Follow this topicFollow this topic Knowledge » Consumer rights

OFT orders online shops to change their websites

ReenaSewraz
by Lovemoney Staff ReenaSewraz on 12 October 2012  |  Comments 10 comments

62 online shops could be breaking consumer laws according to the Office of Fair Trading.

OFT orders online shops to change their websites

An OFT survey of 156 popular online retailers ahead of Christmas has found that as many as one third may not be complying with consumer protection laws.

The Office of Fair Trading has instructed 62 online shops to make changes to their websites before Christmas.

What the OFT found

The sweep was conducted on 156 of the most regularly used websites that sell goods and/or services.

The most common problem found by the OFT was retailers imposing unreasonable restrictions on a shopper’s right to a refund. 33% of online shops stated in one way or another that a product must be returned in the original packaging or in the original condition.

But according to the OFT this condition prevents the customer from reasonably inspecting a purchase.

Another big concern was that just under two thirds of the websites failed to provide sufficient contact details for customers. 60% of retailers in the sweep only provided a web contact form rather than an e-mail contact address, which is in breach of e-commerce rules.

Lastly, while 60% of the sites informed buyers there would be more charges like delivery to come, 24% of these retailers added additional unexpected charges like card fees at checkout without prior warning.

In general, the survey of online retailers found that the majority of sites were compliant with Distance Selling Regulations and consumer laws but there was definitely room for improvement.

Written warning

The OFT has now written to all those retailers that could be in breach of rules and regulations that govern shopping online.

Those who do not heed the warning and make the appropriate changes to their sites could be taken to court by the OFT or Local Trading Standards Services.

Getting compliant

Online businesses can check they are fully compliant with Distance Selling Regulations and other consumer protection laws with the Distance Selling Hub.

It provides detailed information about the rules and regulations that apply to sales made when a customer is not present i.e. over the internet, telephone, interactive TV, text and mail order.

What you can do

Anyone concerned that an online company is not sticking to rules can report it to the Citizens Advice consumer service on 08454 040506. 

Here you can get free, confidential and impartial advice, but the service can also report a business to the appropriate trading standards service.

But if you are unsure about your rights when you shop online take a look at this article: Know your online rights.

More on consumer rights:

Your rights if you change your mind

OFT starts investigation into petrol prices

How to get a ticket refund from cancelled events

OFT refers motor insurance industry to Competition Commission

Enjoyed this? Show it some love

Twitter
General

Comments (10)

  • Meduza78
    Love rating 18
    Meduza78 said

    08454 040506 - Here you can get free, confidential and impartial advice....

    since I will probably be charged additional fee for calling a number like this, i do not consider it a free advice.

    Report on 13 October 2012  |  Love thisLove  1 love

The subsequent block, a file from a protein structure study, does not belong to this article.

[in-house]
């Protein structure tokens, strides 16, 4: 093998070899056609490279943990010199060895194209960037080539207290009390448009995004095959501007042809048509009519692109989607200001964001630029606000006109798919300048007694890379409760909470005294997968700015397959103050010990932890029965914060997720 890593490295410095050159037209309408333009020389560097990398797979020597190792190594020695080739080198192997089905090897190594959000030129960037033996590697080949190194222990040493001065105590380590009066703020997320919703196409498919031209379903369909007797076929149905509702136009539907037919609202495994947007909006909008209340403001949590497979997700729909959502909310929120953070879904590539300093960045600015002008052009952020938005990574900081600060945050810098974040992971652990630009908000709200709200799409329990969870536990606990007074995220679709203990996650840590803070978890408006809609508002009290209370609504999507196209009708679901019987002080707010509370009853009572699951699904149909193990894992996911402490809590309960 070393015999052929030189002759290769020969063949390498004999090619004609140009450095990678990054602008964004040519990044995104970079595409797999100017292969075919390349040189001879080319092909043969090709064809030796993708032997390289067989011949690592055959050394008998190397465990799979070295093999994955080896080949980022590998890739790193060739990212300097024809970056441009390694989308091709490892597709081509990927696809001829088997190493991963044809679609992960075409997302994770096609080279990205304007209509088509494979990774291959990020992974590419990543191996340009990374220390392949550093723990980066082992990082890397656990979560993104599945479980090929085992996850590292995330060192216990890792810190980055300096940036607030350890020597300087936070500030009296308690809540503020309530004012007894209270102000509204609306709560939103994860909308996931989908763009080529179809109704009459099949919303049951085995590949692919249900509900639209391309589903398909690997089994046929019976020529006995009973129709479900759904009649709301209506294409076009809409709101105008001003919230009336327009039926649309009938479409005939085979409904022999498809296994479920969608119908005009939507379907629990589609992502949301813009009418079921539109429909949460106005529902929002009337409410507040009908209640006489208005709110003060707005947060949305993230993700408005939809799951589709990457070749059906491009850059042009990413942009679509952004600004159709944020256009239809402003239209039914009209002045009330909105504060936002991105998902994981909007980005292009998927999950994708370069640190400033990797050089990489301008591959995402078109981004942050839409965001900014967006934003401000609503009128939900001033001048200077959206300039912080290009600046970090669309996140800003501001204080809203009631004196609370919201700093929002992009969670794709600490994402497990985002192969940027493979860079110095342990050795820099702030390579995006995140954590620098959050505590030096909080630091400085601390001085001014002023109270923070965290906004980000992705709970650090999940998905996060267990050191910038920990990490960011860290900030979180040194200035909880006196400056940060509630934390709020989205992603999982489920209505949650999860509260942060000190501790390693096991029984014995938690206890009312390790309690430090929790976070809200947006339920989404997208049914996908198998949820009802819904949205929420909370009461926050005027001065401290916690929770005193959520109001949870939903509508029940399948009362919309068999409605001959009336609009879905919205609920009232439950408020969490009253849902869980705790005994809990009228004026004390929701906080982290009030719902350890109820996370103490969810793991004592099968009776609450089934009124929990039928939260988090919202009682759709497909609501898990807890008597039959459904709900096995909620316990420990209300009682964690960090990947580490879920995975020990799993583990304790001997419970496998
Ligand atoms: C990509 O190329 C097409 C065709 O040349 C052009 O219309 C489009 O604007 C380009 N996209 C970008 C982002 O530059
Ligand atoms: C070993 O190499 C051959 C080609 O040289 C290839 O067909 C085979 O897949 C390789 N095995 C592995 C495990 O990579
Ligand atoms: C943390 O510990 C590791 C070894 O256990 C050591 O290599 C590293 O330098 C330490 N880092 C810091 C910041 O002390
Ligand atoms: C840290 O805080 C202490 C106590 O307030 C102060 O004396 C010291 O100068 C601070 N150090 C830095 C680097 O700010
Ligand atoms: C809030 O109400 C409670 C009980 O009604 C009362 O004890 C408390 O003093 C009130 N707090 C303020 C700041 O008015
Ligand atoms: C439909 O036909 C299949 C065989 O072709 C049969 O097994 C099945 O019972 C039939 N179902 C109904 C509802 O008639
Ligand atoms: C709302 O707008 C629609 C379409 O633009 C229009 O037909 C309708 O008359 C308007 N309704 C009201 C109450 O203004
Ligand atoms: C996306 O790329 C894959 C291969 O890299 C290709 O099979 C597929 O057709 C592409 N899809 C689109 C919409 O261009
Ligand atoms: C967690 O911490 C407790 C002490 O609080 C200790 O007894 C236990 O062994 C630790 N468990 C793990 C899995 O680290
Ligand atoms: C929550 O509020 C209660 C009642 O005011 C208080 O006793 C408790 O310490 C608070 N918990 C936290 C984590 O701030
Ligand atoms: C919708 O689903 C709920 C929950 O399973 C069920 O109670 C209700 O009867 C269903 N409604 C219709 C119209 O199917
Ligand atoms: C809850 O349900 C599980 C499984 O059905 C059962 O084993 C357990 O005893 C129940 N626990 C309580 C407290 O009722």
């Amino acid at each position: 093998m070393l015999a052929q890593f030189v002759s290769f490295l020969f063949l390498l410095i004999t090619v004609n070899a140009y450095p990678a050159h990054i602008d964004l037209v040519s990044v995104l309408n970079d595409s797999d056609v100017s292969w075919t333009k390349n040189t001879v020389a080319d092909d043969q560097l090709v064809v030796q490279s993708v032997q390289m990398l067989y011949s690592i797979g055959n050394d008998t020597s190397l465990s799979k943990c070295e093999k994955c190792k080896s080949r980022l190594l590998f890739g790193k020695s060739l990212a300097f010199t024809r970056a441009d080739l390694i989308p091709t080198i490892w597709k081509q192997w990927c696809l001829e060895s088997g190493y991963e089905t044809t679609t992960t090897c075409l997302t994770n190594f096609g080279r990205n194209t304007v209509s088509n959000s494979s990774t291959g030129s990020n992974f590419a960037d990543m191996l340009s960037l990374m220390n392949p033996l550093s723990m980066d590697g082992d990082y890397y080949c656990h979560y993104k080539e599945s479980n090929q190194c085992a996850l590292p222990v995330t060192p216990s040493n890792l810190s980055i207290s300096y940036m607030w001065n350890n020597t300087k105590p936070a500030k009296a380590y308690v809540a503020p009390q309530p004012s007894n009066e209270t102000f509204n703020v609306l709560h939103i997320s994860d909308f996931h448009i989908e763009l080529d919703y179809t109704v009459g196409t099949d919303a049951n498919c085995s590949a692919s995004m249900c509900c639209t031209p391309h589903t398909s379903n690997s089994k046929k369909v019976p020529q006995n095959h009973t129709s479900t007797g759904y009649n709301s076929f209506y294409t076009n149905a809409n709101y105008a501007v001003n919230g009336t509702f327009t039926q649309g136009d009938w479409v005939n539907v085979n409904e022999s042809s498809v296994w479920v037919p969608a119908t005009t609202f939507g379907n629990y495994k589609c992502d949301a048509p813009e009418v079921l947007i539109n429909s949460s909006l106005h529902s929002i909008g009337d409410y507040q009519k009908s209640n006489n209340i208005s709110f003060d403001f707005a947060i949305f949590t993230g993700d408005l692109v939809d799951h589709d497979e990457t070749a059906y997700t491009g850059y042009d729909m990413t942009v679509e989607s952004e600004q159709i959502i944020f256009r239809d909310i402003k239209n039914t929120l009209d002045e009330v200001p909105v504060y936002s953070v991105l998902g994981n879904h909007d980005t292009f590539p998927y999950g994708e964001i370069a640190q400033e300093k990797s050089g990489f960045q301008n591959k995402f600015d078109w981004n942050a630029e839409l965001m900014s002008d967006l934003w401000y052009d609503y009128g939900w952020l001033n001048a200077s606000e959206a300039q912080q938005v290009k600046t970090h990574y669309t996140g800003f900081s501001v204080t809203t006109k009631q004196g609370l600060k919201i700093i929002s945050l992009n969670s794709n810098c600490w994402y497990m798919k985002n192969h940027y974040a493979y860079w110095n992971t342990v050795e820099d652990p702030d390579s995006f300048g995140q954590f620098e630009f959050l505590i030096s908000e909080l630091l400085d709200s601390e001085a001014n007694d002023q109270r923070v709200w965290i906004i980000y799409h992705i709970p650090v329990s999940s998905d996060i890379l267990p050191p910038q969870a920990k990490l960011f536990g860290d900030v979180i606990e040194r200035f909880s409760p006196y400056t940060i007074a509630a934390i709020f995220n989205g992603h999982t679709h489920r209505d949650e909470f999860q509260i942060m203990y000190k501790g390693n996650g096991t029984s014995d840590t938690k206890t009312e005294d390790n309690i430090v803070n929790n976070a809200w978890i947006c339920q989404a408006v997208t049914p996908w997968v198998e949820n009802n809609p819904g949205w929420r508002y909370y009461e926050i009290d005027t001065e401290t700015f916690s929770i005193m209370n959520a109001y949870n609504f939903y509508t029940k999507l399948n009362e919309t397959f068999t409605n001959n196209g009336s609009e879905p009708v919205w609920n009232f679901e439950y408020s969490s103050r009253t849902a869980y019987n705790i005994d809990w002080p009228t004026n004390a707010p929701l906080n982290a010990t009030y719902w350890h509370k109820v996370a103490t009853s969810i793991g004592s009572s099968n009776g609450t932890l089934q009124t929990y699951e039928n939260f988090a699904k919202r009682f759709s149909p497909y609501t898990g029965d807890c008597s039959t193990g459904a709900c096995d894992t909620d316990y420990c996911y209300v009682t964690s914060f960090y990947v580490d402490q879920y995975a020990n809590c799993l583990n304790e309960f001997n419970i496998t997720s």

• electricblue
    Love rating 769
    electricblue said

    @Meduza78

    0845 numbers are only one band up from 0800 free ones and are the local rate ones at 'no more than 4p a minute from BT land lines'. They are free on plenty of calling plans. Check your facts before posting.

    Report on 13 October 2012  |  Love thisLove  1 love
  • fender
    Love rating 27
    fender said

    If people don't like what they see, then why order it? Why should retailers that have sent good out have to chuck out stuff returned? Because the reality is that is what will happen, the customer will ordering stuff knowing they can un pack it, use it then within 14 days or what ever chuck it all back in a box demand it is collected and then expect a full refund.

    Yet another law dreamed up by yet another government pen pusher who knows nothing of the real world.

    Bottom line an item should only be returned for a refund if, its faulty or the retailer has mis-lead with the description the item in question. Otherwise it the costs involved should always for starters be on the customer.

    Report on 13 October 2012  |  Love thisLove  0 loves
  • Meduza78
    Love rating 18
    Meduza78 said

    electricblue, from my t-mobile bill, a year ago, i can see this:

    0845 3000000 0845 Number 1 4:16 0.441

    the first two groups of number are the phone number, the second group is a sort of specification followed by the word "Number", the "1" indicates the number of calls, "4:16" is the duration of the call and the last group of number is the price.

    this does not look as zero to me. small fee but still a fee, i.e. not free.

    Report on 13 October 2012  |  Love thisLove  0 loves
  • Diverhil
    Love rating 1
    Diverhil said

    Responding to a previous post -The cooling off period is not for one to try out an article, just a period in which you can change your mind. The goods should be returned unworn or unused; you certainly should be able to tell whether you want something from seeing and handling it or trying it on in the case of a clothing article, just like you do in a shop where it would be up to the shop to give you a refund if you just changed your mind afterwards-they are not obliged to give you a refund. There are one of two internet/tv shopping channels that let you try things out for a 30 day period before buying but that is something completely different. Other than that you do not have the right to use them and expect them to be collected by the seller or even returned at your own cost, though some will collect them or give you a free return if you take them to a collection point.